I read a great article in this month’s issue of Real Simple about combatting the Sunday blues. I love my weekends and try to maximize every ounce of free time, but I often find myself winding down on Sunday evenings thinking about the week ahead instead of remaining present in the moment. I’ve gotten into the habit of settling in on Sunday afternoon, doing household chores and cooking dinner and enjoying a glass of wine. These are good, relaxing things, but instead of reveling in them, I find myself being reminded of my to-do list for the week once I begin my routine, as if the pattern triggers some sort of weekend-is-over mode.
The article (“Take Back Your Sundays” by Yolanda Wikiel) was revolutionary for me for a myriad of reasons. As noted in the beginning of the piece, Monday can wait, which is a lesson that I need to take to heart. And here’s how we can make that happen:
Do Sunday on Saturday.
This really rang true to me, as it’s something I’ve unintentionally implemented over the course of the last several months and I’ve loved the way it’s freed up the final hours of my weekend. By doing chores typically reserved for Sundays on Saturdays (namely, for me, grocery shopping), there’s more free time at the end of the weekend for rest, relaxation, or play time. Now I’m going to try incorporate a few additional tasks – house-cleaning, laundry, etc. – into my Saturday routine so that Sundays can be reserved for free time.
Be a Social Animal.
As you now know, I am an outgoing introvert, so I really, really, really value my alone time. I especially crave time to myself on weekends, so it’s not uncommon for me to hunker down for hours (and hours and hours) with a great book. There’s nothing wrong with this, certainly, but, according to Wikiel’s findings in the article, “there is plenty of research that shows that people who are less social tend to be less happy. And a Sunday already potentially mired in the blahs is when you’ll need contact with others the most.” Truth! I find community at church and in our Sunday afternoon small group gatherings, but I have found that I feel so uplifted when I do something with family or friends in the early evening hours, like going for a long walk at the park or meeting on a patio for margaritas. I don’t anticipate evolving into a “social animal,” necessarily, but I like the idea of incorporating more social interaction (whether planned or spontaneous) into my Sunday afternoon routine.
Make Over Sunday Night.
Thanks to this Real Simple article, this is something that I already put into practice this past Sunday – and it totally worked! Here’s what Wiekel had to say:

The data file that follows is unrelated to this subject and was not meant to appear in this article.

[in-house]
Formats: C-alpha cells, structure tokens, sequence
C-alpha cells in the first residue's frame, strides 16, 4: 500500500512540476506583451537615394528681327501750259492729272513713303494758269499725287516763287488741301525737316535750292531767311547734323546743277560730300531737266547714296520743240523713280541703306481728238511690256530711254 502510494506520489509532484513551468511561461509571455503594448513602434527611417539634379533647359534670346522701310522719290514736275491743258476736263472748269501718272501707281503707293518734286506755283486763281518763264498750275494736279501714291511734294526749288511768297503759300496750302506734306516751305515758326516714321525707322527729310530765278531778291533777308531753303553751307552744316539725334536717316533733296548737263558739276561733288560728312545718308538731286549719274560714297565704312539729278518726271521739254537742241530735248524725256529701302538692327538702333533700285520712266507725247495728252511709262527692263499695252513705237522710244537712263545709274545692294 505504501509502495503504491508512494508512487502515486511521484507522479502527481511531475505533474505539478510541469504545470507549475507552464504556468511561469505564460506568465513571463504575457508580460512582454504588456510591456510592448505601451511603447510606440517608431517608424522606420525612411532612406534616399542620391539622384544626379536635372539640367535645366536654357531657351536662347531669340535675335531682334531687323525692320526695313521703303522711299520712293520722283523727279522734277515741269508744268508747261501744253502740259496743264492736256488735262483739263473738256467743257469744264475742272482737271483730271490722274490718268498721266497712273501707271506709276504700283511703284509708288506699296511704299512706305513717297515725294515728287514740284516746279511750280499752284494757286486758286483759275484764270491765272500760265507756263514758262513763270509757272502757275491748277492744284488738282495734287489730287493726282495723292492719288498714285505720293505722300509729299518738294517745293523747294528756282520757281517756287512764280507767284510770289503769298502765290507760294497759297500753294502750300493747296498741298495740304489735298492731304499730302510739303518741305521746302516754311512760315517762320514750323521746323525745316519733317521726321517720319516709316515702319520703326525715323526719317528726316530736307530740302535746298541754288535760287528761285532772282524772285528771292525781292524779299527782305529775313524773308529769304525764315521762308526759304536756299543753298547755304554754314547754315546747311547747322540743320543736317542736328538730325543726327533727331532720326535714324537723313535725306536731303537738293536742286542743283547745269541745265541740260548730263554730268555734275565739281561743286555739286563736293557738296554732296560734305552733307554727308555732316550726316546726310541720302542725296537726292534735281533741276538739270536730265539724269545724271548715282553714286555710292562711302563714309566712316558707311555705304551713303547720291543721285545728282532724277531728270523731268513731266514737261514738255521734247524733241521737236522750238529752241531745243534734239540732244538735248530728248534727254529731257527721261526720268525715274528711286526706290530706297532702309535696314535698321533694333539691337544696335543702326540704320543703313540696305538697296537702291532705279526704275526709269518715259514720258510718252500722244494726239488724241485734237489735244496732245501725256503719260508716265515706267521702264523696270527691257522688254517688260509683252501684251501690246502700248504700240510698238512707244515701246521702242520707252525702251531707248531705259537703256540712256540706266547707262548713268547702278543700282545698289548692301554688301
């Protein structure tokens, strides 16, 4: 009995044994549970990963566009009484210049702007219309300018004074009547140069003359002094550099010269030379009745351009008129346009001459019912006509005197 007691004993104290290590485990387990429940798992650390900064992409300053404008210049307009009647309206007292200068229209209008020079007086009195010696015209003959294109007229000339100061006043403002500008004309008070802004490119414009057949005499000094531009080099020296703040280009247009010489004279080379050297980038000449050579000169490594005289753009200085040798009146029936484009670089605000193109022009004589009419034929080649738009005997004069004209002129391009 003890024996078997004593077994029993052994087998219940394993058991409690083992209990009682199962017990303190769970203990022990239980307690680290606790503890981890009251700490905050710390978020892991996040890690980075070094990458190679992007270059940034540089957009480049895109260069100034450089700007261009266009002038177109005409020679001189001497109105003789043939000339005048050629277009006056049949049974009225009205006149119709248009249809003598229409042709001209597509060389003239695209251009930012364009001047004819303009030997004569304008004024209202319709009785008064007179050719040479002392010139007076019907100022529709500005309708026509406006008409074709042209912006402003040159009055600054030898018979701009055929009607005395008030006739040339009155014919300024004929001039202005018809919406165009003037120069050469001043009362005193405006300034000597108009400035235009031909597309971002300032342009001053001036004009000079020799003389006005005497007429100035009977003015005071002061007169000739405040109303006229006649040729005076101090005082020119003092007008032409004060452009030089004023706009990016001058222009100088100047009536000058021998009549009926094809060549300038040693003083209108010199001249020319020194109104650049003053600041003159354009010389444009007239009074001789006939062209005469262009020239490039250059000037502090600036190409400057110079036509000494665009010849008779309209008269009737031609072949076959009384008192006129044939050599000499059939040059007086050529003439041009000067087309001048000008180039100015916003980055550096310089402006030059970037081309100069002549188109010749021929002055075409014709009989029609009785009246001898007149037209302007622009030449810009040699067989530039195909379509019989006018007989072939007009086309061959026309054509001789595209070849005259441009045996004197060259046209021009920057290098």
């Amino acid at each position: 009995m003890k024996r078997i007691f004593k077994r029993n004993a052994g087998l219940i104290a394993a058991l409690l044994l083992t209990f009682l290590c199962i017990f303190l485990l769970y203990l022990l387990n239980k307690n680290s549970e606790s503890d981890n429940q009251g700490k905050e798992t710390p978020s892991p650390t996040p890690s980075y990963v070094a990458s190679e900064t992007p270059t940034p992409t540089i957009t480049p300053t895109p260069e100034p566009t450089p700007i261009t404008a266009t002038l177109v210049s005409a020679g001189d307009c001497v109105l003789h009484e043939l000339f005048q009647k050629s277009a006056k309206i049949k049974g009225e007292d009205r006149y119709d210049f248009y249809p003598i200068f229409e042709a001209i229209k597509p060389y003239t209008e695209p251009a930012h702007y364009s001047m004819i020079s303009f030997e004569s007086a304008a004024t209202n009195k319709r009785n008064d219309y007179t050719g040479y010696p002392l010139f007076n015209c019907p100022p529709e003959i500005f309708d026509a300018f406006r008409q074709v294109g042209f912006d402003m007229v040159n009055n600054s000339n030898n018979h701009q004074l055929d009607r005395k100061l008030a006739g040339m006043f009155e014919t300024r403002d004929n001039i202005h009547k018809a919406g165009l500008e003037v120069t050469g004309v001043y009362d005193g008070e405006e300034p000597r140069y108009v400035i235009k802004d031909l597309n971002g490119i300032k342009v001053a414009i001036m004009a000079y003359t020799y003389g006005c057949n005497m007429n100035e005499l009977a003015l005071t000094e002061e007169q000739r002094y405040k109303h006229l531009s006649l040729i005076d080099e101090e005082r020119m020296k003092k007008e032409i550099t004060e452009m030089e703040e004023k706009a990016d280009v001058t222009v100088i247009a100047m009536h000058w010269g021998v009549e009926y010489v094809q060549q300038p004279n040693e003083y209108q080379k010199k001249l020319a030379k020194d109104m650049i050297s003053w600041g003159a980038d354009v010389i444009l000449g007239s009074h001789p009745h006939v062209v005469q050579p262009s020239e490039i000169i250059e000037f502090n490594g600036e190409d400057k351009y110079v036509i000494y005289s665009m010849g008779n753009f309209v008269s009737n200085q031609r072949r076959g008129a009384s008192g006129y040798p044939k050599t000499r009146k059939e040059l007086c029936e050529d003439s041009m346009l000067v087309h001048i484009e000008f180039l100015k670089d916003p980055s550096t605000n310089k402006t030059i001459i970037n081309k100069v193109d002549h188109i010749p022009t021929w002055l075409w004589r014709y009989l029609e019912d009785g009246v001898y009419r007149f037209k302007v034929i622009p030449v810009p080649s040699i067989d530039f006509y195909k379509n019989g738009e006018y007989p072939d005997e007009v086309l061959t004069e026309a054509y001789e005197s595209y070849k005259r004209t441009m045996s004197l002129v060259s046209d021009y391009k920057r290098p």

“Why is it that 7 p.m. on a Sunday feels like 11 p.m., but on every other day of the week 7 p.m. is just the start of the evening? Maybe because our idea of ‘doing nothing’ – say, binge-watching Game of Thrones – is not necessarily the best medicine for relieving the Sunday blues.
Active leisure – a book club, practicing yoga, or even going to the movies – will make you happier than choosing something that is passive. ‘If you’re engaged in an activity that keeps you moving, you’re absorbed in the moment and your mind has much less room to allow workweek worries to sneak in and take hold,’ says Cassie Mogilner, Ph.D. So while we’re forever grateful to HBO for transforming Sunday nights, you may want to DVR you favorite episodes and watch them on a night less fraught with anxiety – say, hump day.”
After small group, our friends Bri and Jordan, who host our weekly gathering, invited James and me to stay for dinner. My first instinct was to say no and head home so I could straighten up the house and generally prepare for the week ahead. But with the Real Simple article in mind, I said yes. We spent the afternoon mixing up whiskey sours (Bri added muddled blackberries and sage to ours – holy delicious!), playing with their adorable children, chasing Callie around the backyard, enjoying the weather, and creating a delicious dinner that we ate together around the table as we talked and recapped the day. When James and I looked at the clock at the end of the evening, we realized that we had been at their house for eight hours. And instead of feeling intimidated by all that I still had left to do or anxious about the week ahead, I realized that I felt refreshed, rejuvenated, and restored. My Sunday night was certainly made over, and it set the tone for a great week.
So, what do you think? Will you implement any of these tips in an effort to combat the Sunday blues?
Image via A Gentlewoman
I think “doing Sunday on Saturday” is a great idea. I really hate how unproductive I am on Sundays and it causes me to feel guilty about my entire weekend! If I treat Saturday as Sundays, hopefully it’ll inspire me to get more done! Love your advice!
I’m so glad you could relate to this, too – the article struck so many chords with me! Thanks for reading & sharing your comments! 🙂